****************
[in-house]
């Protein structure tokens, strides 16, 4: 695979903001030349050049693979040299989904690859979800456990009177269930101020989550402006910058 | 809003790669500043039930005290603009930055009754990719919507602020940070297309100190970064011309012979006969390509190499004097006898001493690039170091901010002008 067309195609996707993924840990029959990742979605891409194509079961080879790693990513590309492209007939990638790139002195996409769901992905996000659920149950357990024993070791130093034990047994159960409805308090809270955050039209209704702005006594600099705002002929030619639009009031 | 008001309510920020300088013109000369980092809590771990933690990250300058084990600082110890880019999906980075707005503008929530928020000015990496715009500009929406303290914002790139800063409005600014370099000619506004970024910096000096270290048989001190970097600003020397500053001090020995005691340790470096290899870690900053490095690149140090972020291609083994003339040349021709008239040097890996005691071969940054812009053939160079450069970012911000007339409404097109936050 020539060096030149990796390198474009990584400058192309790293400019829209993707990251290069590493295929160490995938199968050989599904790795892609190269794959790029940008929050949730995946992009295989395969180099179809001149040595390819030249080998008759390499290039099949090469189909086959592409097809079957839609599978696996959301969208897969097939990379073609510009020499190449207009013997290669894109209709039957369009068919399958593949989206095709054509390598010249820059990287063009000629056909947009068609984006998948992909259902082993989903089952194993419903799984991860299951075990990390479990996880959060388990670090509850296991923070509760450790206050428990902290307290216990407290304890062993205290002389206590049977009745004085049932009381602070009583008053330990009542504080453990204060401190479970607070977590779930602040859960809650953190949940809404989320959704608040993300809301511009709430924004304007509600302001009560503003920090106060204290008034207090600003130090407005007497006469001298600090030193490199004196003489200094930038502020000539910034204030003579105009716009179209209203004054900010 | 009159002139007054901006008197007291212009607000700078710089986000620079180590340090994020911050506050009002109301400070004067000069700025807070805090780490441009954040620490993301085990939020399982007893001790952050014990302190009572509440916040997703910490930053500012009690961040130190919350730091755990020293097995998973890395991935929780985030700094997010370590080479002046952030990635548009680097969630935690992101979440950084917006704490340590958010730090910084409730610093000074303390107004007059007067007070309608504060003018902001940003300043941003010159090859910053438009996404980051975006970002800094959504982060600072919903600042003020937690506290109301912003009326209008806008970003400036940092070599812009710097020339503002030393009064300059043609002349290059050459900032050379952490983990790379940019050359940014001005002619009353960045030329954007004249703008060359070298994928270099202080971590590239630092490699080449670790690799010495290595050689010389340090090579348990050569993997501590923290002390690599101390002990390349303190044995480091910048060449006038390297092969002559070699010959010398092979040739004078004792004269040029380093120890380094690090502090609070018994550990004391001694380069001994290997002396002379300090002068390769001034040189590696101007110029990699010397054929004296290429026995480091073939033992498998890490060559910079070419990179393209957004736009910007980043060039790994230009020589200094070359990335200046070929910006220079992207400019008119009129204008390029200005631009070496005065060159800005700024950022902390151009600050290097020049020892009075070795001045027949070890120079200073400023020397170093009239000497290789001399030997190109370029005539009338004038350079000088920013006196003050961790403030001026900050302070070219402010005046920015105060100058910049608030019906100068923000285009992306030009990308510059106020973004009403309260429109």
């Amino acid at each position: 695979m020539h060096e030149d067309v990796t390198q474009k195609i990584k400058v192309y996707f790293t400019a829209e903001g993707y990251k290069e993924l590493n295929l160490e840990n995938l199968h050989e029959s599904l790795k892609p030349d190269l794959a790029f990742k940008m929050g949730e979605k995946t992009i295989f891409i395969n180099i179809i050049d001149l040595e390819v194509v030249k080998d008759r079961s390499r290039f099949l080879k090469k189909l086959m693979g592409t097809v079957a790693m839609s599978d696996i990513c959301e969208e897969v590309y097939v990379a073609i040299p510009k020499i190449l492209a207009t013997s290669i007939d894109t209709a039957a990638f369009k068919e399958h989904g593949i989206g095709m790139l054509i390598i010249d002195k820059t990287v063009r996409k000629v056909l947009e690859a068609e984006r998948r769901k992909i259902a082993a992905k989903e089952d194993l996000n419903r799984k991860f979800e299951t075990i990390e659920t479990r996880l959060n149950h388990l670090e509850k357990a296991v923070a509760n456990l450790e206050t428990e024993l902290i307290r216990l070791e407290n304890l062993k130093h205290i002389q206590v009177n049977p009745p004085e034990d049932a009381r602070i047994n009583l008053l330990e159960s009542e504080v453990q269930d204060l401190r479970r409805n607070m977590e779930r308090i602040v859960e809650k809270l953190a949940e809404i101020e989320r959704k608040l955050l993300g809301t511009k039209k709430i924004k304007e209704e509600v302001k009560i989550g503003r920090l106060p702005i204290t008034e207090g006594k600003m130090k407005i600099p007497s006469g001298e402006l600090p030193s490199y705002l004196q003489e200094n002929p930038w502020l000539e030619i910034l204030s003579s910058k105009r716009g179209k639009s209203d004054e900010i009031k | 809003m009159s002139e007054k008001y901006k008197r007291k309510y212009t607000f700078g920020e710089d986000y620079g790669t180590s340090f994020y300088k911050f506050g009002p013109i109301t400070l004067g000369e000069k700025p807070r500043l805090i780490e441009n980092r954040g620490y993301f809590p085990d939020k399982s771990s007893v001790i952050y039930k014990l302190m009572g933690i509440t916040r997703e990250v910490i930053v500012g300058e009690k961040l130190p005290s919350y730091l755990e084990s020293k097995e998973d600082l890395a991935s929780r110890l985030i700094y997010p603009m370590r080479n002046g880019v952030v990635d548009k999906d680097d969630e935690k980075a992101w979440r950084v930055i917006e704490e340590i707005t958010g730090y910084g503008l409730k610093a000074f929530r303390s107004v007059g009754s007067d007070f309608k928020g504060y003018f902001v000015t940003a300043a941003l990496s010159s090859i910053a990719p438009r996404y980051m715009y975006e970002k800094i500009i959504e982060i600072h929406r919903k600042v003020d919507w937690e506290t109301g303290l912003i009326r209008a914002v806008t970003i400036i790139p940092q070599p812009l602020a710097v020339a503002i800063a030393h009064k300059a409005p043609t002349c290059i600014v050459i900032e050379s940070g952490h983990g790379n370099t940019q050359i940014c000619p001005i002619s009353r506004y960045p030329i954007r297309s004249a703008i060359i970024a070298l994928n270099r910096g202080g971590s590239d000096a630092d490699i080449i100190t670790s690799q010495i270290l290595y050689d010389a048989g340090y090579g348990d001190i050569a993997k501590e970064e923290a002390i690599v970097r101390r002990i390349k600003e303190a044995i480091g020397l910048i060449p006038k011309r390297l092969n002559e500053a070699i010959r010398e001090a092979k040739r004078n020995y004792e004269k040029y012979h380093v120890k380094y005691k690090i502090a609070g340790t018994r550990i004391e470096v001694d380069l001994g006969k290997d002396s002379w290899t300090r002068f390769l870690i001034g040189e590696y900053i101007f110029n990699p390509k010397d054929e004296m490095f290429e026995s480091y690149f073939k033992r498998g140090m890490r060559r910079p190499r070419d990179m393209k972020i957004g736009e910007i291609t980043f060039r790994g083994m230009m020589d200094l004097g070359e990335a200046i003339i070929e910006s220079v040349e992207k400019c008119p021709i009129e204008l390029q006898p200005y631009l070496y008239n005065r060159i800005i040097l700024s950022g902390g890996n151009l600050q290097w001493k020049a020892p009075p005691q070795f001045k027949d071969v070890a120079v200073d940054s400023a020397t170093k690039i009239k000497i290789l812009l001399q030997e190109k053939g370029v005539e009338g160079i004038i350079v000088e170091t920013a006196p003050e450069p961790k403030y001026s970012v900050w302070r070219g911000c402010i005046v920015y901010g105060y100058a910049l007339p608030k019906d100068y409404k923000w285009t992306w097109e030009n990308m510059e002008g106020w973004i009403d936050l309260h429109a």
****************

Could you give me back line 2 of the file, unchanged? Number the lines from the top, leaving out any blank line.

């Protein structure tokens, strides 16, 4: 695979903001030349050049693979040299989904690859979800456990009177269930101020989550402006910058 | 809003790669500043039930005290603009930055009754990719919507602020940070297309100190970064011309012979006969390509190499004097006898001493690039170091901010002008 067309195609996707993924840990029959990742979605891409194509079961080879790693990513590309492209007939990638790139002195996409769901992905996000659920149950357990024993070791130093034990047994159960409805308090809270955050039209209704702005006594600099705002002929030619639009009031 | 008001309510920020300088013109000369980092809590771990933690990250300058084990600082110890880019999906980075707005503008929530928020000015990496715009500009929406303290914002790139800063409005600014370099000619506004970024910096000096270290048989001190970097600003020397500053001090020995005691340790470096290899870690900053490095690149140090972020291609083994003339040349021709008239040097890996005691071969940054812009053939160079450069970012911000007339409404097109936050 020539060096030149990796390198474009990584400058192309790293400019829209993707990251290069590493295929160490995938199968050989599904790795892609190269794959790029940008929050949730995946992009295989395969180099179809001149040595390819030249080998008759390499290039099949090469189909086959592409097809079957839609599978696996959301969208897969097939990379073609510009020499190449207009013997290669894109209709039957369009068919399958593949989206095709054509390598010249820059990287063009000629056909947009068609984006998948992909259902082993989903089952194993419903799984991860299951075990990390479990996880959060388990670090509850296991923070509760450790206050428990902290307290216990407290304890062993205290002389206590049977009745004085049932009381602070009583008053330990009542504080453990204060401190479970607070977590779930602040859960809650953190949940809404989320959704608040993300809301511009709430924004304007509600302001009560503003920090106060204290008034207090600003130090407005007497006469001298600090030193490199004196003489200094930038502020000539910034204030003579105009716009179209209203004054900010 | 009159002139007054901006008197007291212009607000700078710089986000620079180590340090994020911050506050009002109301400070004067000069700025807070805090780490441009954040620490993301085990939020399982007893001790952050014990302190009572509440916040997703910490930053500012009690961040130190919350730091755990020293097995998973890395991935929780985030700094997010370590080479002046952030990635548009680097969630935690992101979440950084917006704490340590958010730090910084409730610093000074303390107004007059007067007070309608504060003018902001940003300043941003010159090859910053438009996404980051975006970002800094959504982060600072919903600042003020937690506290109301912003009326209008806008970003400036940092070599812009710097020339503002030393009064300059043609002349290059050459900032050379952490983990790379940019050359940014001005002619009353960045030329954007004249703008060359070298994928270099202080971590590239630092490699080449670790690799010495290595050689010389340090090579348990050569993997501590923290002390690599101390002990390349303190044995480091910048060449006038390297092969002559070699010959010398092979040739004078004792004269040029380093120890380094690090502090609070018994550990004391001694380069001994290997002396002379300090002068390769001034040189590696101007110029990699010397054929004296290429026995480091073939033992498998890490060559910079070419990179393209957004736009910007980043060039790994230009020589200094070359990335200046070929910006220079992207400019008119009129204008390029200005631009070496005065060159800005700024950022902390151009600050290097020049020892009075070795001045027949070890120079200073400023020397170093009239000497290789001399030997190109370029005539009338004038350079000088920013006196003050961790403030001026900050302070070219402010005046920015105060100058910049608030019906100068923000285009992306030009990308510059106020973004009403309260429109």